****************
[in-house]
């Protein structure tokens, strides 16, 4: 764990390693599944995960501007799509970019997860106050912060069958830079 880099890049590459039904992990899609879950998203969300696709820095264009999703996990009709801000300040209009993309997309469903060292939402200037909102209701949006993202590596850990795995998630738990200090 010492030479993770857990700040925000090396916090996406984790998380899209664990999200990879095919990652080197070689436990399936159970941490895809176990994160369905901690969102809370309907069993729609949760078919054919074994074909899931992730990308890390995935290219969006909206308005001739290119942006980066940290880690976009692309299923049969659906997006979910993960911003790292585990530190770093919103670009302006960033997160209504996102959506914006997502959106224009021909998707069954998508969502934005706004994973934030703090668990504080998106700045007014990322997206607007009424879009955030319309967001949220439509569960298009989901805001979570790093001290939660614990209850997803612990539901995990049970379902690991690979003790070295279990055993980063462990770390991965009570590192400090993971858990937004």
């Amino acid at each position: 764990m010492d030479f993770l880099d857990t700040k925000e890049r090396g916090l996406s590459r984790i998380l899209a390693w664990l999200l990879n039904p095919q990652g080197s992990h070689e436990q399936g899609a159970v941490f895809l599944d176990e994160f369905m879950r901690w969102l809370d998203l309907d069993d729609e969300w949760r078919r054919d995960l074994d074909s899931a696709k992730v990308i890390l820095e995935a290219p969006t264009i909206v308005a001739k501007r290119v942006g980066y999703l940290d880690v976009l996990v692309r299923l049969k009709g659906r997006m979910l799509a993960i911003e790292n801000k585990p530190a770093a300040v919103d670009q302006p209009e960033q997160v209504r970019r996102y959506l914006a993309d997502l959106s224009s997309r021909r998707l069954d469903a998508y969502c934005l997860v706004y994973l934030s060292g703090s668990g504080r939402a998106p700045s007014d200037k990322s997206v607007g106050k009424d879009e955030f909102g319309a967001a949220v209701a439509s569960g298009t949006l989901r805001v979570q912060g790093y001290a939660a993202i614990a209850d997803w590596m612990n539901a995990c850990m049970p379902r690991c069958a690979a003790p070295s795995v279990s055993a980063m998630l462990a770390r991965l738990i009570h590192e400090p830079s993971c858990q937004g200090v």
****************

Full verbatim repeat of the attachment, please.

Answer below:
[in-house]
């Protein structure tokens, strides 16, 4: 764990390693599944995960501007799509970019997860106050912060069958830079 880099890049590459039904992990899609879950998203969300696709820095264009999703996990009709801000300040209009993309997309469903060292939402200037909102209701949006993202590596850990795995998630738990200090 010492030479993770857990700040925000090396916090996406984790998380899209664990999200990879095919990652080197070689436990399936159970941490895809176990994160369905901690969102809370309907069993729609949760078919054919074994074909899931992730990308890390995935290219969006909206308005001739290119942006980066940290880690976009692309299923049969659906997006979910993960911003790292585990530190770093919103670009302006960033997160209504996102959506914006997502959106224009021909998707069954998508969502934005706004994973934030703090668990504080998106700045007014990322997206607007009424879009955030319309967001949220439509569960298009989901805001979570790093001290939660614990209850997803612990539901995990049970379902690991690979003790070295279990055993980063462990770390991965009570590192400090993971858990937004």
């Amino acid at each position: 764990m010492d030479f993770l880099d857990t700040k925000e890049r090396g916090l996406s590459r984790i998380l899209a390693w664990l999200l990879n039904p095919q990652g080197s992990h070689e436990q399936g899609a159970v941490f895809l599944d176990e994160f369905m879950r901690w969102l809370d998203l309907d069993d729609e969300w949760r078919r054919d995960l074994d074909s899931a696709k992730v990308i890390l820095e995935a290219p969006t264009i909206v308005a001739k501007r290119v942006g980066y999703l940290d880690v976009l996990v692309r299923l049969k009709g659906r997006m979910l799509a993960i911003e790292n801000k585990p530190a770093a300040v919103d670009q302006p209009e960033q997160v209504r970019r996102y959506l914006a993309d997502l959106s224009s997309r021909r998707l069954d469903a998508y969502c934005l997860v706004y994973l934030s060292g703090s668990g504080r939402a998106p700045s007014d200037k990322s997206v607007g106050k009424d879009e955030f909102g319309a967001a949220v209701a439509s569960g298009t949006l989901r805001v979570q912060g790093y001290a939660a993202i614990a209850d997803w590596m612990n539901a995990c850990m049970p379902r690991c069958a690979a003790p070295s795995v279990s055993a980063m998630l462990a770390r991965l738990i009570h590192e400090p830079s993971c858990q937004g200090v």